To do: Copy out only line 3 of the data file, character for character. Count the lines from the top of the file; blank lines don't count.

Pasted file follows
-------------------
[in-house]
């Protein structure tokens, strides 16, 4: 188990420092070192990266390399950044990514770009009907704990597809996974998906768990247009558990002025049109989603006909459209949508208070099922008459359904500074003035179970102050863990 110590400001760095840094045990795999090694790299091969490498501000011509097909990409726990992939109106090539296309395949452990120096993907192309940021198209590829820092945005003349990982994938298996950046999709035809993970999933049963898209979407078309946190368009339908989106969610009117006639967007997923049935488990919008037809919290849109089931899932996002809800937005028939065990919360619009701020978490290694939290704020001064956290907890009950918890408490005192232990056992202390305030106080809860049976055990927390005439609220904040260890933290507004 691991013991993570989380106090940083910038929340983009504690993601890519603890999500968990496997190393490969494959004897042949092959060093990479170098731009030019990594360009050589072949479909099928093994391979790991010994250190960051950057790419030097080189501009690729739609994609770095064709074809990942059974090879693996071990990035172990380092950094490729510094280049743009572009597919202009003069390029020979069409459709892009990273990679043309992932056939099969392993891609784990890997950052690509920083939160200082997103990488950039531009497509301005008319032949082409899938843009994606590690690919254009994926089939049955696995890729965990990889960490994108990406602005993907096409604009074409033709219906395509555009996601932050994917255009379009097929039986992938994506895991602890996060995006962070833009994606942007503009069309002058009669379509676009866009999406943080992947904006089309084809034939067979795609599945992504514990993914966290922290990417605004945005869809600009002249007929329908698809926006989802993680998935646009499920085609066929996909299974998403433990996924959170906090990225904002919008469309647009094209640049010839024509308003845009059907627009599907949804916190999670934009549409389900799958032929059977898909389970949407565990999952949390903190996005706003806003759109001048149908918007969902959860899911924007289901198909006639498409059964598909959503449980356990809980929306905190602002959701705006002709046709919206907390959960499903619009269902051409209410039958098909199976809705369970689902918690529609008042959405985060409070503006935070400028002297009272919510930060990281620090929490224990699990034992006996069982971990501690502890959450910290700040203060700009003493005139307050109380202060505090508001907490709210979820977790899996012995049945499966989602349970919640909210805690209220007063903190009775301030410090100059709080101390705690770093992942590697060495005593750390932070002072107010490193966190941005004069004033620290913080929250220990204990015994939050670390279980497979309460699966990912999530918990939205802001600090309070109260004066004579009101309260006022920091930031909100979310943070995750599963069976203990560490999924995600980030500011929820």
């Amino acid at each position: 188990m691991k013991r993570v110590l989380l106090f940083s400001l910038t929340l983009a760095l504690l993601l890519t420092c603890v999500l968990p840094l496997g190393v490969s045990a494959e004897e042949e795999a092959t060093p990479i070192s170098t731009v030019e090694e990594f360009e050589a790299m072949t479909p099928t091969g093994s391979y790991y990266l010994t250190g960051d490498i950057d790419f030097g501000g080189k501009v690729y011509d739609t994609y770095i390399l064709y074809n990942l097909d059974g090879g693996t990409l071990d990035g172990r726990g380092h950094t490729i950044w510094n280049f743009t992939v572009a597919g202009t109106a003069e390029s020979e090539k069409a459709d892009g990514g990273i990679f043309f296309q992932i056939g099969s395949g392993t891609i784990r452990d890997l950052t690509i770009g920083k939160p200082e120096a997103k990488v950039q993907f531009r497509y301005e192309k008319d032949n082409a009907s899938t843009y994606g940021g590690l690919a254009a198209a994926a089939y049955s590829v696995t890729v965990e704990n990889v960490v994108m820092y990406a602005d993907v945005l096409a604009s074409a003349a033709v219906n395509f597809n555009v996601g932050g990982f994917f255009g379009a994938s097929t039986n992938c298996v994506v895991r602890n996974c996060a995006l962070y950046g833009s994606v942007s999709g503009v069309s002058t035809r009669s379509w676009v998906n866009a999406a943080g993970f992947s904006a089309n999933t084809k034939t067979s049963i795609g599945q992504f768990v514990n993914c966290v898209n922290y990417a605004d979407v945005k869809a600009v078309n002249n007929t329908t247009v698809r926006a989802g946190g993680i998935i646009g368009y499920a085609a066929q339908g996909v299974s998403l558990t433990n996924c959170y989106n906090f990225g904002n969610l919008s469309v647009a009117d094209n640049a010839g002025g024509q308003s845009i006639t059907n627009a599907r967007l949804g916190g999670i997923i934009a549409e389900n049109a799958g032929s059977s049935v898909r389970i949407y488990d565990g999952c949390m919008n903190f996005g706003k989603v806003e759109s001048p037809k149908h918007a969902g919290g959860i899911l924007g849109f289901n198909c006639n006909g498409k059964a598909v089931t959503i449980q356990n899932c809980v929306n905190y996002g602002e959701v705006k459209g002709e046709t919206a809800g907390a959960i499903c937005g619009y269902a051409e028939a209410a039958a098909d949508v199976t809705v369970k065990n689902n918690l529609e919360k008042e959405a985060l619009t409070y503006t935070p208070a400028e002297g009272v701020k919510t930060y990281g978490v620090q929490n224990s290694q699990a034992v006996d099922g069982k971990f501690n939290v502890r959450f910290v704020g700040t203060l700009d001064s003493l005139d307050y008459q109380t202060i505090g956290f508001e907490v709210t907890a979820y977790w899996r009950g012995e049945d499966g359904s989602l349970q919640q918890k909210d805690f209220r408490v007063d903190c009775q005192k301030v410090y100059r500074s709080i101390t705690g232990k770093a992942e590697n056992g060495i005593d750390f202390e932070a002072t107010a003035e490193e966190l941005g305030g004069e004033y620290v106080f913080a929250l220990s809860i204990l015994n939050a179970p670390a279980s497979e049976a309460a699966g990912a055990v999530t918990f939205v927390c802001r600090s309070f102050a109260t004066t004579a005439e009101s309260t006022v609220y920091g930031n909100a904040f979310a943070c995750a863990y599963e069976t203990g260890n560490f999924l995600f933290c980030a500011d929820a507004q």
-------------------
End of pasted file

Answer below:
């Amino acid at each position: 188990m691991k013991r993570v110590l989380l106090f940083s400001l910038t929340l983009a760095l504690l993601l890519t420092c603890v999500l968990p840094l496997g190393v490969s045990a494959e004897e042949e795999a092959t060093p990479i070192s170098t731009v030019e090694e990594f360009e050589a790299m072949t479909p099928t091969g093994s391979y790991y990266l010994t250190g960051d490498i950057d790419f030097g501000g080189k501009v690729y011509d739609t994609y770095i390399l064709y074809n990942l097909d059974g090879g693996t990409l071990d990035g172990r726990g380092h950094t490729i950044w510094n280049f743009t992939v572009a597919g202009t109106a003069e390029s020979e090539k069409a459709d892009g990514g990273i990679f043309f296309q992932i056939g099969s395949g392993t891609i784990r452990d890997l950052t690509i770009g920083k939160p200082e120096a997103k990488v950039q993907f531009r497509y301005e192309k008319d032949n082409a009907s899938t843009y994606g940021g590690l690919a254009a198209a994926a089939y049955s590829v696995t890729v965990e704990n990889v960490v994108m820092y990406a602005d993907v945005l096409a604009s074409a003349a033709v219906n395509f597809n555009v996601g932050g990982f994917f255009g379009a994938s097929t039986n992938c298996v994506v895991r602890n996974c996060a995006l962070y950046g833009s994606v942007s999709g503009v069309s002058t035809r009669s379509w676009v998906n866009a999406a943080g993970f992947s904006a089309n999933t084809k034939t067979s049963i795609g599945q992504f768990v514990n993914c966290v898209n922290y990417a605004d979407v945005k869809a600009v078309n002249n007929t329908t247009v698809r926006a989802g946190g993680i998935i646009g368009y499920a085609a066929q339908g996909v299974s998403l558990t433990n996924c959170y989106n906090f990225g904002n969610l919008s469309v647009a009117d094209n640049a010839g002025g024509q308003s845009i006639t059907n627009a599907r967007l949804g916190g999670i997923i934009a549409e389900n049109a799958g032929s059977s049935v898909r389970i949407y488990d565990g999952c949390m919008n903190f996005g706003k989603v806003e759109s001048p037809k149908h918007a969902g919290g959860i899911l924007g849109f289901n198909c006639n006909g498409k059964a598909v089931t959503i449980q356990n899932c809980v929306n905190y996002g602002e959701v705006k459209g002709e046709t919206a809800g907390a959960i499903c937005g619009y269902a051409e028939a209410a039958a098909d949508v199976t809705v369970k065990n689902n918690l529609e919360k008042e959405a985060l619009t409070y503006t935070p208070a400028e002297g009272v701020k919510t930060y990281g978490v620090q929490n224990s290694q699990a034992v006996d099922g069982k971990f501690n939290v502890r959450f910290v704020g700040t203060l700009d001064s003493l005139d307050y008459q109380t202060i505090g956290f508001e907490v709210t907890a979820y977790w899996r009950g012995e049945d499966g359904s989602l349970q919640q918890k909210d805690f209220r408490v007063d903190c009775q005192k301030v410090y100059r500074s709080i101390t705690g232990k770093a992942e590697n056992g060495i005593d750390f202390e932070a002072t107010a003035e490193e966190l941005g305030g004069e004033y620290v106080f913080a929250l220990s809860i204990l015994n939050a179970p670390a279980s497979e049976a309460a699966g990912a055990v999530t918990f939205v927390c802001r600090s309070f102050a109260t004066t004579a005439e009101s309260t006022v609220y920091g930031n909100a904040f979310a943070c995750a863990y599963e069976t203990g260890n560490f999924l995600f933290c980030a500011d929820a507004q």